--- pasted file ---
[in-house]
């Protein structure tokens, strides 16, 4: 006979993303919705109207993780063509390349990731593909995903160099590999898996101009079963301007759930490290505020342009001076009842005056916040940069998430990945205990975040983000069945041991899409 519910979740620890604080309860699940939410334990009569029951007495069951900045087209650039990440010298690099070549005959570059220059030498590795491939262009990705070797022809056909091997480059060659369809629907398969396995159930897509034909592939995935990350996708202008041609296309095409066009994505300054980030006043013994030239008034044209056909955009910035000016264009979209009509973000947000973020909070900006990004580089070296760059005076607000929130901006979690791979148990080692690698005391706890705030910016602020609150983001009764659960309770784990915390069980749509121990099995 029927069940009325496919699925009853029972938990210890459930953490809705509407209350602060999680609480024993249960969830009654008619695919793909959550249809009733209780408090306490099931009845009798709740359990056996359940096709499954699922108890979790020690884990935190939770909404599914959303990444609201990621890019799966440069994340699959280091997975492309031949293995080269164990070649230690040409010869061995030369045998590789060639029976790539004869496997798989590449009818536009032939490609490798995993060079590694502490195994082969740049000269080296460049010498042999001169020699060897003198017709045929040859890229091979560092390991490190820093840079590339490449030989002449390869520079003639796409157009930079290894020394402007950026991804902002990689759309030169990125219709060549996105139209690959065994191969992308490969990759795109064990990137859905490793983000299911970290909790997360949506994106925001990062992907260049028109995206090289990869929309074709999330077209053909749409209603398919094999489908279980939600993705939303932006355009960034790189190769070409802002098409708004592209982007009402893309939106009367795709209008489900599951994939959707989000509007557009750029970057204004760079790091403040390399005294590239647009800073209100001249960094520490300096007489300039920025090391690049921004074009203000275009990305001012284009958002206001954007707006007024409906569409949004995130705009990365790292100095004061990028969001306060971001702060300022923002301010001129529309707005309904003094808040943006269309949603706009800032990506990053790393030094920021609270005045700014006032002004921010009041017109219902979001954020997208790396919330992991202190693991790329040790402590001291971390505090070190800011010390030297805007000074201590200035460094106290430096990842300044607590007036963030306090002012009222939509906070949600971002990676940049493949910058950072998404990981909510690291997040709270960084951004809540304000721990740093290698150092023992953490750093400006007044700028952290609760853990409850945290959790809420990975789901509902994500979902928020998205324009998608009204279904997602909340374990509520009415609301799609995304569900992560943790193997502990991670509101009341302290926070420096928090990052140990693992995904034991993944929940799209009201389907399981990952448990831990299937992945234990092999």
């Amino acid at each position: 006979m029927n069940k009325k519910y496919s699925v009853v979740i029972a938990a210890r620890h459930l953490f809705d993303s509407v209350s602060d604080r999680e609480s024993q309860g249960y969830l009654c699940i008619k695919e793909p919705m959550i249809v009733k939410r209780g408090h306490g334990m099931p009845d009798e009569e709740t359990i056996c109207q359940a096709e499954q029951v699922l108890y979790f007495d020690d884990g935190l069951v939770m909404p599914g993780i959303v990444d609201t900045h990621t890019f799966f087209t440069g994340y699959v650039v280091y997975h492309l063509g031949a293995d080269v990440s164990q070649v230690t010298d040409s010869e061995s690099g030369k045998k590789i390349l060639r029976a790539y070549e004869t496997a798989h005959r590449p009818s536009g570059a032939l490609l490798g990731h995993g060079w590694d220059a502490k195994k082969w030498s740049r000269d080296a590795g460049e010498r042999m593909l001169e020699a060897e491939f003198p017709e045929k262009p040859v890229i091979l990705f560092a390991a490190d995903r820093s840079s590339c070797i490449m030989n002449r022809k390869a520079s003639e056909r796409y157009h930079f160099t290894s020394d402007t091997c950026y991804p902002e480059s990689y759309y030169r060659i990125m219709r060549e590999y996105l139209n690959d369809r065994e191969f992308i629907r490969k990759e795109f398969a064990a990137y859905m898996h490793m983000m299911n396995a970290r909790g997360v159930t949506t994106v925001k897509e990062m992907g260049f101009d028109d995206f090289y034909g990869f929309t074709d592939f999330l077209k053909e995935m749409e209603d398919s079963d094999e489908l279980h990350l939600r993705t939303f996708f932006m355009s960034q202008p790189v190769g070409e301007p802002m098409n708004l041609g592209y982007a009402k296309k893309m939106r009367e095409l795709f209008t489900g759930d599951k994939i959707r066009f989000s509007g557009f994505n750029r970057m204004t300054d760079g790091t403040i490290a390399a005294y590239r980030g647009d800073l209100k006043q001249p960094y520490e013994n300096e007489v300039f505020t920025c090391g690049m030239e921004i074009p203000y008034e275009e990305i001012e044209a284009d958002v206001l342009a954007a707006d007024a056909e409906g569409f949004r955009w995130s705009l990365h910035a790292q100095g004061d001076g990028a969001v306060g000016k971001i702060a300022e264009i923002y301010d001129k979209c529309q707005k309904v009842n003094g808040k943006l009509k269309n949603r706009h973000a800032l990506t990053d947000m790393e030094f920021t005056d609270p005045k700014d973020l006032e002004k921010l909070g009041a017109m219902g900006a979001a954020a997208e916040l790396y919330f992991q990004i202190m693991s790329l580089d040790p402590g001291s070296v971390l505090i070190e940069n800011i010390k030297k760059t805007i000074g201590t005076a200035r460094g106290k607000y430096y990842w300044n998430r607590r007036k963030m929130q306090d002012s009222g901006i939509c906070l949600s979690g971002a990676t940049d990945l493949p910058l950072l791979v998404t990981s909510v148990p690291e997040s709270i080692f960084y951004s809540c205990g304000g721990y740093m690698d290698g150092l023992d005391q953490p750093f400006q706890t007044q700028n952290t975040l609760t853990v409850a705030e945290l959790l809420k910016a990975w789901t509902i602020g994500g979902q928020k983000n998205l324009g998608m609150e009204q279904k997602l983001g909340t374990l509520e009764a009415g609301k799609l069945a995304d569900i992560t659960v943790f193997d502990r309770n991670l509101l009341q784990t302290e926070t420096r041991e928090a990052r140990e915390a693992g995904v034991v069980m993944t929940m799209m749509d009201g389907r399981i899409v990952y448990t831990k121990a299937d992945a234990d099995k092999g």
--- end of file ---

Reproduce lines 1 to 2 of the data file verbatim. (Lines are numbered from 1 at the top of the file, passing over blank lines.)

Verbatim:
[in-house]
């Protein structure tokens, strides 16, 4: 006979993303919705109207993780063509390349990731593909995903160099590999898996101009079963301007759930490290505020342009001076009842005056916040940069998430990945205990975040983000069945041991899409 519910979740620890604080309860699940939410334990009569029951007495069951900045087209650039990440010298690099070549005959570059220059030498590795491939262009990705070797022809056909091997480059060659369809629907398969396995159930897509034909592939995935990350996708202008041609296309095409066009994505300054980030006043013994030239008034044209056909955009910035000016264009979209009509973000947000973020909070900006990004580089070296760059005076607000929130901006979690791979148990080692690698005391706890705030910016602020609150983001009764659960309770784990915390069980749509121990099995 029927069940009325496919699925009853029972938990210890459930953490809705509407209350602060999680609480024993249960969830009654008619695919793909959550249809009733209780408090306490099931009845009798709740359990056996359940096709499954699922108890979790020690884990935190939770909404599914959303990444609201990621890019799966440069994340699959280091997975492309031949293995080269164990070649230690040409010869061995030369045998590789060639029976790539004869496997798989590449009818536009032939490609490798995993060079590694502490195994082969740049000269080296460049010498042999001169020699060897003198017709045929040859890229091979560092390991490190820093840079590339490449030989002449390869520079003639796409157009930079290894020394402007950026991804902002990689759309030169990125219709060549996105139209690959065994191969992308490969990759795109064990990137859905490793983000299911970290909790997360949506994106925001990062992907260049028109995206090289990869929309074709999330077209053909749409209603398919094999489908279980939600993705939303932006355009960034790189190769070409802002098409708004592209982007009402893309939106009367795709209008489900599951994939959707989000509007557009750029970057204004760079790091403040390399005294590239647009800073209100001249960094520490300096007489300039920025090391690049921004074009203000275009990305001012284009958002206001954007707006007024409906569409949004995130705009990365790292100095004061990028969001306060971001702060300022923002301010001129529309707005309904003094808040943006269309949603706009800032990506990053790393030094920021609270005045700014006032002004921010009041017109219902979001954020997208790396919330992991202190693991790329040790402590001291971390505090070190800011010390030297805007000074201590200035460094106290430096990842300044607590007036963030306090002012009222939509906070949600971002990676940049493949910058950072998404990981909510690291997040709270960084951004809540304000721990740093290698150092023992953490750093400006007044700028952290609760853990409850945290959790809420990975789901509902994500979902928020998205324009998608009204279904997602909340374990509520009415609301799609995304569900992560943790193997502990991670509101009341302290926070420096928090990052140990693992995904034991993944929940799209009201389907399981990952448990831990299937992945234990092999």